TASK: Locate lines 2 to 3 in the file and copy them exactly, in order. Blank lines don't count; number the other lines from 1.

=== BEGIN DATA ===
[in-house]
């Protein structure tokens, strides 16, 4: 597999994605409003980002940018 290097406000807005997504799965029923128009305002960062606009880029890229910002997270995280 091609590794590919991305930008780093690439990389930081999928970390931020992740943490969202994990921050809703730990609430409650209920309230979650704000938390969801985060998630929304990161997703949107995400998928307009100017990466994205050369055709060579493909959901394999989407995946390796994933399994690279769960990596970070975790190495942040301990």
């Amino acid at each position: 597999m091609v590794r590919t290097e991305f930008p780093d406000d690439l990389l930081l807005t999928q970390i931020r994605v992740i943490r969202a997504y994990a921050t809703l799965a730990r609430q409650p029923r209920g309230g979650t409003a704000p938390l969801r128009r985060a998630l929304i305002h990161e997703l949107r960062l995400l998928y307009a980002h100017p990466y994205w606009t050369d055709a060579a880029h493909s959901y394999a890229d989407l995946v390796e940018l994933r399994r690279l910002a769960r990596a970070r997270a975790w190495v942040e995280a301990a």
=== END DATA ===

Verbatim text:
């Protein structure tokens, strides 16, 4: 597999994605409003980002940018 290097406000807005997504799965029923128009305002960062606009880029890229910002997270995280 091609590794590919991305930008780093690439990389930081999928970390931020992740943490969202994990921050809703730990609430409650209920309230979650704000938390969801985060998630929304990161997703949107995400998928307009100017990466994205050369055709060579493909959901394999989407995946390796994933399994690279769960990596970070975790190495942040301990």
């Amino acid at each position: 597999m091609v590794r590919t290097e991305f930008p780093d406000d690439l990389l930081l807005t999928q970390i931020r994605v992740i943490r969202a997504y994990a921050t809703l799965a730990r609430q409650p029923r209920g309230g979650t409003a704000p938390l969801r128009r985060a998630l929304i305002h990161e997703l949107r960062l995400l998928y307009a980002h100017p990466y994205w606009t050369d055709a060579a880029h493909s959901y394999a890229d989407l995946v390796e940018l994933r399994r690279l910002a769960r990596a970070r997270a975790w190495v942040e995280a301990a």